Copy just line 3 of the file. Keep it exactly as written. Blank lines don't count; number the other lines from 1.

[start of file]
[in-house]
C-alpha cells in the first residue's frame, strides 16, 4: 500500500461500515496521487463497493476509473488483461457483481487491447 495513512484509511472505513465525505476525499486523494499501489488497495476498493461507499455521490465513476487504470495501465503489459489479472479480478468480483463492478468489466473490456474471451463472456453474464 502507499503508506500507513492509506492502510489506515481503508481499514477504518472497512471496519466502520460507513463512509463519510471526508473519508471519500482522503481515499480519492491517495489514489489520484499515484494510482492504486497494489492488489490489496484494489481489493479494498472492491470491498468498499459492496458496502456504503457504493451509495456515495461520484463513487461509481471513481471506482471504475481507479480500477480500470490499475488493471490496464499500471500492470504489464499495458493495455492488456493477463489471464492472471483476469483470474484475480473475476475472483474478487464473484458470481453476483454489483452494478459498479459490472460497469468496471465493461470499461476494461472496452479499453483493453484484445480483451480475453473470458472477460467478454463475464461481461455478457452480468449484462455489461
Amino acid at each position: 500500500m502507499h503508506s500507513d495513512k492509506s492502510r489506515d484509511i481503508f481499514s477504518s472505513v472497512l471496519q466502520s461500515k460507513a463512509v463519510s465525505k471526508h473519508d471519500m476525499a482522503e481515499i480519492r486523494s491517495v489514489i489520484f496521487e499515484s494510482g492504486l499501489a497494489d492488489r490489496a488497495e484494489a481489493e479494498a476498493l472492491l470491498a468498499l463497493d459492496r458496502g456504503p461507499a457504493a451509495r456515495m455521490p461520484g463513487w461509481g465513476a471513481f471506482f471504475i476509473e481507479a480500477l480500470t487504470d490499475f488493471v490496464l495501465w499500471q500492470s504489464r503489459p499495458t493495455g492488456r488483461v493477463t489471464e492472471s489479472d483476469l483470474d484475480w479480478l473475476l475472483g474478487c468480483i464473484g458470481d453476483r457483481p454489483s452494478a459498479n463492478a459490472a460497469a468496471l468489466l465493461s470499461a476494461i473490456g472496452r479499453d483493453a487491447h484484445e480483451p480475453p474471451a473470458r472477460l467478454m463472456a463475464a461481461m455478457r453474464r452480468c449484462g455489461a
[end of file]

Amino acid at each position: 500500500m502507499h503508506s500507513d495513512k492509506s492502510r489506515d484509511i481503508f481499514s477504518s472505513v472497512l471496519q466502520s461500515k460507513a463512509v463519510s465525505k471526508h473519508d471519500m476525499a482522503e481515499i480519492r486523494s491517495v489514489i489520484f496521487e499515484s494510482g492504486l499501489a497494489d492488489r490489496a488497495e484494489a481489493e479494498a476498493l472492491l470491498a468498499l463497493d459492496r458496502g456504503p461507499a457504493a451509495r456515495m455521490p461520484g463513487w461509481g465513476a471513481f471506482f471504475i476509473e481507479a480500477l480500470t487504470d490499475f488493471v490496464l495501465w499500471q500492470s504489464r503489459p499495458t493495455g492488456r488483461v493477463t489471464e492472471s489479472d483476469l483470474d484475480w479480478l473475476l475472483g474478487c468480483i464473484g458470481d453476483r457483481p454489483s452494478a459498479n463492478a459490472a460497469a468496471l468489466l465493461s470499461a476494461i473490456g472496452r479499453d483493453a487491447h484484445e480483451p480475453p474471451a473470458r472477460l467478454m463472456a463475464a461481461m455478457r453474464r452480468c449484462g455489461a